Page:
Simply put it was not a movement of inclusion but rather of exclusion. The one exception I can name was the anti-tuition hike protests at the City University of New York (CUNY) in 1989 and 1991, which were amazing — and which got results. There was a military campaign at the time, what we call the Persian Gulf War. As far as I could tell, It barely registered in the minds of student activists at the time, at least on the East Coast.
By the mid-1990s, the anti-death penalty protests surrounding Mumia Abu-Jamal had taken off, and these had a festive feeling. Mumia had a national network of activists working for him. There wasn’t really a sense of serious involvement, though. It was more like a party for a good cause. Mumia is still alive, in part due to the international attention that the protests brought to his case. But I always had the feeling that nobody understood how a death penalty trial worked; they just knew that killing someone was wrong. That movement did not have a wider idea about social justice, though it tried. The confrontation was palpable: supporters of an alleged cop killer versus the cops. The band Rage Against the Machine held a benefit concert for Mumia’s defense, and the Fraternal Order of Police sued and blocked the money from going to his attorneys.
Then in 1999, the first wave of anti-globalization protests were sparked off in Seattle. These were associated with another rare aspect, Chiron conjunct Pluto in Sagittarius. To me this represented an actual spiritual awakening manifesting on the political level. Sagittarius gave it a global feeling.
These went on for years, traveling from city to city like Phish tour but not as mellow. The image you saw over and over was the activist with his or her face covered by an American flag bandanna — not so inviting, but I think a lot of people gave those kids credit for having such guts. They caused a run on the market for tear gas, and were constantly being chased by the new breed of Ninja Turtle riot cop. Every time one of those world management team groups would meet — the WTO, the G7 or whatever — they would have to build higher and higher barricades, to the point where they had to meet inside a fortress. Once again the feeling was one of confrontation, but Chiron favors the underdog and these protests helped call attention to the ripoff of globalist economic policy.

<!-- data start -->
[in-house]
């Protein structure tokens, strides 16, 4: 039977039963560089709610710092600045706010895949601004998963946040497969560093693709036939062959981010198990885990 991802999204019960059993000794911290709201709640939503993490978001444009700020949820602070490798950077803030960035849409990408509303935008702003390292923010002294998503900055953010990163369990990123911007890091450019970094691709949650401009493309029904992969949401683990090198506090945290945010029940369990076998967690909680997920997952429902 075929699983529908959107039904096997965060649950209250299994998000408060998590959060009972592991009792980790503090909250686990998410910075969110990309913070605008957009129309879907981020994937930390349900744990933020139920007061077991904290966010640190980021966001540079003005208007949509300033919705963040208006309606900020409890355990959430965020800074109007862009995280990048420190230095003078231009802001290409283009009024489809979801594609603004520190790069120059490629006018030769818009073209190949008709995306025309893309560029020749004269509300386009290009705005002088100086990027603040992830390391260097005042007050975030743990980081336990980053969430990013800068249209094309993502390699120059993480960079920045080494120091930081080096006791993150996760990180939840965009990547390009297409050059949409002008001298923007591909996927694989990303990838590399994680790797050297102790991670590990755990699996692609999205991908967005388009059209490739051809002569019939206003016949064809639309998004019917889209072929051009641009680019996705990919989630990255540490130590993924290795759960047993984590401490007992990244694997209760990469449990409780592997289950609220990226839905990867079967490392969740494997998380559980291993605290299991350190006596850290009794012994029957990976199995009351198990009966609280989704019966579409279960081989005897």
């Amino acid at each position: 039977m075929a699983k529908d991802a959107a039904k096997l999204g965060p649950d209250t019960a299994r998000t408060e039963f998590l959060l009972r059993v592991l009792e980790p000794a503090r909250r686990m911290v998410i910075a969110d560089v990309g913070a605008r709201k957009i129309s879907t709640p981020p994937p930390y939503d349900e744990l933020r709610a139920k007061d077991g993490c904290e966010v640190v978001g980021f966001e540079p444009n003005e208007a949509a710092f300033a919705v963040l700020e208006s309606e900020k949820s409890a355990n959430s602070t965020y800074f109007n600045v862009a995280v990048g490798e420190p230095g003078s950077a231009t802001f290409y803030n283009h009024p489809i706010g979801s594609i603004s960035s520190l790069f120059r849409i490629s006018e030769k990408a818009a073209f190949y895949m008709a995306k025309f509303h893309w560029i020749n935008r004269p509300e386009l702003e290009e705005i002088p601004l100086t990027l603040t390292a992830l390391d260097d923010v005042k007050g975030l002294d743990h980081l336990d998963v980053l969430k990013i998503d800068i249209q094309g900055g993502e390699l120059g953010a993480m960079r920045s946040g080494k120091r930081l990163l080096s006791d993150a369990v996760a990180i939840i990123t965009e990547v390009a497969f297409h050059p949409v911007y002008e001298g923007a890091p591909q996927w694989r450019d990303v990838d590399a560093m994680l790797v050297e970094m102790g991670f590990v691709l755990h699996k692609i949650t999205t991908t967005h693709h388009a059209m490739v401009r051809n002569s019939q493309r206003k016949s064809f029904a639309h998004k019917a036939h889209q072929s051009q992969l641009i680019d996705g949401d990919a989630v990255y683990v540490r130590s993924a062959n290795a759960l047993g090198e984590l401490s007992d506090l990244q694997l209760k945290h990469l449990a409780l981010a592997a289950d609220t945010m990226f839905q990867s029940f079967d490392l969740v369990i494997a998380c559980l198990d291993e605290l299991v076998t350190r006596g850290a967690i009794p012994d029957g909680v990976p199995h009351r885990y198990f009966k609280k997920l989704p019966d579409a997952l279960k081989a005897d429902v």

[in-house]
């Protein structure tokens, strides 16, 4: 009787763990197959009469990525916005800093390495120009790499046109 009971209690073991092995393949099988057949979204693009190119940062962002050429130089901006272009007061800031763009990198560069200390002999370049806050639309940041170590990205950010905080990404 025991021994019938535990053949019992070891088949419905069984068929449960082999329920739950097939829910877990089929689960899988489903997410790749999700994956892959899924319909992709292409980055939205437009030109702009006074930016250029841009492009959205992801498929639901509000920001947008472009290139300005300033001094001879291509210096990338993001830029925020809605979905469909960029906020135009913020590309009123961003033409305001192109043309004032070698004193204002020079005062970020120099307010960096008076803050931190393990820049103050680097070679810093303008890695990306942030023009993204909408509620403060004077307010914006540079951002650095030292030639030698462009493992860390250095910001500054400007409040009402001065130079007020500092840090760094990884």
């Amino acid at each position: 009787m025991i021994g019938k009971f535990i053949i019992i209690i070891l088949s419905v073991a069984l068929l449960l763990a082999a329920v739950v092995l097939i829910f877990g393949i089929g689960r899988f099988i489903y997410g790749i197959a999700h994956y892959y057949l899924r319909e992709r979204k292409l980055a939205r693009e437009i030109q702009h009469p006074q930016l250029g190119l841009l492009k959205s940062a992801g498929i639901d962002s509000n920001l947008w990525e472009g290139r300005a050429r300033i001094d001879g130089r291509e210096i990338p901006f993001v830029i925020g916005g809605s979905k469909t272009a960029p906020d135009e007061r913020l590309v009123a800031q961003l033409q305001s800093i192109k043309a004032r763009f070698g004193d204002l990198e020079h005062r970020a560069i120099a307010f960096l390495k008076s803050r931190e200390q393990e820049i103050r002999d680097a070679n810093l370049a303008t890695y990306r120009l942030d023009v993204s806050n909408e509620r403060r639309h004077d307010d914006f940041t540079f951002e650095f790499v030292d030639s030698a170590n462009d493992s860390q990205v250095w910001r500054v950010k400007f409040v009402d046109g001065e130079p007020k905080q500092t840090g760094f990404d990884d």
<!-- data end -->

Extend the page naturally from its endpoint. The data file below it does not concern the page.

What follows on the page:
What is interesting is that the emphasis of the protests had finally shifted from the government to corporations. This was a significant reorientation in how to think about problems and solutions. A decade on we are seeing the results of ‘free trade’ (all the jobs get exported).
Before we come to the current moment, there’s one other protest movement to mention: it lasted for a day, Feb. 15, 2003. This was the F-15 worldwide uprising against the invasion of Iraq. It was something of a miracle, involving mass protests, rallies and marches in every major city in the Western world. In retrospect, this feels more like a mirage than a historical event, but it really did happen. The prevailing energy, in a word, was Aquarius.
Now we are back around to a Uranus-Pluto aspect, which directly recalls the energy of the Sixties. That’s because the Sixties happened under a Uranus-Pluto conjunction, and now 45 years later, we have arrived at the first square. This is a major turning point in world history, as we are seeing. The effects go back about three years and will carry us through the end of the decade, and if we use it well, perhaps much longer.
Along with Arab Spring and the uprisings in Wisconsin and Ohio earlier this year, we have Occupy Wall Street as one of its expressions. Zuccotti Park was one of the most laid back, friendliest places I’ve visited in a while. The vibe was open but also introspective. People were expressing concern and anger about the economic situation and there was a clear sense of understanding that Wall Street holds a lot of the responsibility for that — but no sense of rage being projected onto anyone. My sense from many things I’ve read and heard is that among this generation of activists, there’s the awareness that we need to change ourselves and change the world in the same gesture.
That would be the essence of a square, especially between Aries and Capricorn. As you think about what this aspect represents, remember that the personal awakening process of Uranus in Aries is about to meet up with the changes in society represented by Pluto in Capricorn. There is potential for wide-scale cultural change, but it starts from the inside-out. That approach, if we follow it, will help us avoid many of the really huge mistakes that were made during the protests of the Sixties.
Uranus in Aries also connects people to groups, but from the perspective of being an individual. Pluto in Capricorn turns over the soil of society’s institutions, bringing out their frailty and their fertility. It will be exciting to see what happens as this aspect builds to its first peak in June 2012 and then develops for the next three years. Remember though, we’re not just watching.
One way or another, we will all be involved.